Oral Health Bible - Long Overdue!
Commissioner Tommy Adkisson
February 12, 2007
Child of the fifties and sixties that I am, I must confess that I grew up regularly eating Big Hunks, lots of chocolates, sucking on hard candy, chewing gum both sugarless and sugarful and drinking multiple soda waters daily. Much to my surprise at first, I began spending an inordinate amount of time in the dental office.
I viewed the dental office as a pain-filled experience first because of slow drills and not so sensitive dentistry. I returned many times. I did not "get it". And let me get this out too: I have never been able to open a soda water bottle with my teeth.
So when I went to a really special dentist and he revealed to me "The Oral Health Bible" and spoke to me about the oral-systemic connection, I was all ears. This connection is bolstered by years of research establishing a connection of incredible gravity and importance to each of us. And, it comes to us at a time when people are increasingly taking responsibility for their own health.
Part of my problem was that I believed I was well-raised and well-educated. And though I was, that wasn't enough. I had little or no appreciation of the oral-systemic connection and the invaluable techniques and products that dramatically improve oral health care!
Dr. Michael P. Bonner, D.D.S. and Dr. Earl L. Mindell, R.Ph., Ph.D. tell us that the oral-systemic connection is about integrative medicine, recasting our view of the body and healthcare into "one about connections and wholeness rather than a minefield of artificially and dangerously disconnected parts." Their book comes to us at a time when people more than ever before are taking responsibility for their own health, taking charge of their own bodies.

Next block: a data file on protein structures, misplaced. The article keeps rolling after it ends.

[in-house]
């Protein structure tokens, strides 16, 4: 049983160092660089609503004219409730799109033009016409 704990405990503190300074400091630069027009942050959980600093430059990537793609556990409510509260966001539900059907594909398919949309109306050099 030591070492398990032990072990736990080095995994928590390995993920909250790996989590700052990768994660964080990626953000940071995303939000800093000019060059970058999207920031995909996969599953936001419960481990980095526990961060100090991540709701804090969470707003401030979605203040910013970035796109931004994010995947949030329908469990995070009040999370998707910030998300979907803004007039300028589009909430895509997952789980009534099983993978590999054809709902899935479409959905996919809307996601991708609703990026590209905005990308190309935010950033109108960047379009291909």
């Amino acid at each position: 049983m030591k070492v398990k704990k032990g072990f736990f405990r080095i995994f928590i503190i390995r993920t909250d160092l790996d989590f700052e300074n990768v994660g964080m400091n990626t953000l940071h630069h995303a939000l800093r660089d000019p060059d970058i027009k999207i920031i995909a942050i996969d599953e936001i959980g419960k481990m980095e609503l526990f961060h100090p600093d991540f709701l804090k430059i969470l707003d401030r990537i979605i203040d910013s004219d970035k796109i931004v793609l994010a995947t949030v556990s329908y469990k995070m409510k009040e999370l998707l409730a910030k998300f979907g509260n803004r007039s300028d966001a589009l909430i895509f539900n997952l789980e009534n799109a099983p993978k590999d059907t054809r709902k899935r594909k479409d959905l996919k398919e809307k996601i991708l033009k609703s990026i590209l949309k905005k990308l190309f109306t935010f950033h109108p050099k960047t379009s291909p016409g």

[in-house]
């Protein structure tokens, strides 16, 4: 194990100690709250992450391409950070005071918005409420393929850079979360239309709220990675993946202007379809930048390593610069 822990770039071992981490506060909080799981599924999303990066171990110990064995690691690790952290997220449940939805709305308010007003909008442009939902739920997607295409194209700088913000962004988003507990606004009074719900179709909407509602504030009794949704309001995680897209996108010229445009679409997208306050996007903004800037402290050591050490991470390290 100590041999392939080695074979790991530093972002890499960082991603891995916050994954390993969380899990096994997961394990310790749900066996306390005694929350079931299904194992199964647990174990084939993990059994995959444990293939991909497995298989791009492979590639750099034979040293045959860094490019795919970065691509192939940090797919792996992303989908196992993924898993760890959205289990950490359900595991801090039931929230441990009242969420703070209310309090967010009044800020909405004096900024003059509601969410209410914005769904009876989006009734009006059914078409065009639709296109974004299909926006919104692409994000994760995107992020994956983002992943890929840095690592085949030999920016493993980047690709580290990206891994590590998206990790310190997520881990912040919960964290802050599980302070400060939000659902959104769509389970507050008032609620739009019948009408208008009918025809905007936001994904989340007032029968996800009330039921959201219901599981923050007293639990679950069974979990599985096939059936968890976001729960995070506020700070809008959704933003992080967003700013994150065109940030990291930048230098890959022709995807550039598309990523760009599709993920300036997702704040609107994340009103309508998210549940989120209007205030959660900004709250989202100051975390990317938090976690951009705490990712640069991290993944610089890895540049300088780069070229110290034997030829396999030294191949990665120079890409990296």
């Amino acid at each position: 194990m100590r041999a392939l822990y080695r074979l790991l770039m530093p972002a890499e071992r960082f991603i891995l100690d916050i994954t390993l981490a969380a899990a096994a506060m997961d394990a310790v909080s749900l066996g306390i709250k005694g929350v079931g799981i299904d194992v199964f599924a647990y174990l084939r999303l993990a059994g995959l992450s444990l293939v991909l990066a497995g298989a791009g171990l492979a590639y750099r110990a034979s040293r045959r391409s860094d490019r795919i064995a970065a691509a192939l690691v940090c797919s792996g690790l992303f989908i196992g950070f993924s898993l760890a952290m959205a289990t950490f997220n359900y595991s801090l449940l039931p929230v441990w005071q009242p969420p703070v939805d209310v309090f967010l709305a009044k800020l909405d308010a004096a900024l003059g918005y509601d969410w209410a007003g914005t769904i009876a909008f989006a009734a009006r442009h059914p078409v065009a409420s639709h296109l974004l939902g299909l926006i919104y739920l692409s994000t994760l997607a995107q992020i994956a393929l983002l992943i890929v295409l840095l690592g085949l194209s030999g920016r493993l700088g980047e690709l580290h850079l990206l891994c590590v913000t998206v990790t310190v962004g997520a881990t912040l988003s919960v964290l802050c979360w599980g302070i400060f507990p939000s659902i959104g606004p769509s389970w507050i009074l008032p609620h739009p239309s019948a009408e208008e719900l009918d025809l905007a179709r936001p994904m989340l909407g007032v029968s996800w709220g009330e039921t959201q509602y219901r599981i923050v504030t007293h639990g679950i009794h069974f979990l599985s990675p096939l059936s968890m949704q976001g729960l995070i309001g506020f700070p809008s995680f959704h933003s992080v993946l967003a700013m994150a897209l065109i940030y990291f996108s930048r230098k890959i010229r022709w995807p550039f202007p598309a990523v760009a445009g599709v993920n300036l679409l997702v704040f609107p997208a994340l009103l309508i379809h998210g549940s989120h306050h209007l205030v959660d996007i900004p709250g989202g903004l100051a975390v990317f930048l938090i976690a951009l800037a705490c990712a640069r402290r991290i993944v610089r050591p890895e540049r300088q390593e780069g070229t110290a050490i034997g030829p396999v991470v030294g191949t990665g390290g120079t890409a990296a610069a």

If you are like me, you got a great deal of your health education when you were in grade or high school and health seemed to be a birthright. The thought of health challenges for most of us comes much later in life. The great thing about learning about health now is that we really appreciate it.
The authors herald a health and wellness revolution in dentistry. They tell us that periodontal (gum) disease is "so prevalent that more people have it than don't". Of critical importance, they state that "clear evidence has implicated it as a major health risk and a cause of heart attacks and strokes…"!
Dr. Bonner and Dr. Mindell state that "we have a glaring dilemma in dentistry because, on the one hand, almost every adult walking around today has some form of periodontal disease, and on the other hand, we have a dental industry with a wide array of American Dental Association-approved products containing ingredients that dozens of studies indicate can do more harm than good. A big example would be mouthwashes that government statistics indicate cause 36,000 cases of oral cancer a year…"
I am dedicated to seeing our University Health System and Metro Health District take the lead in dental education. Here's to our dental health improvement!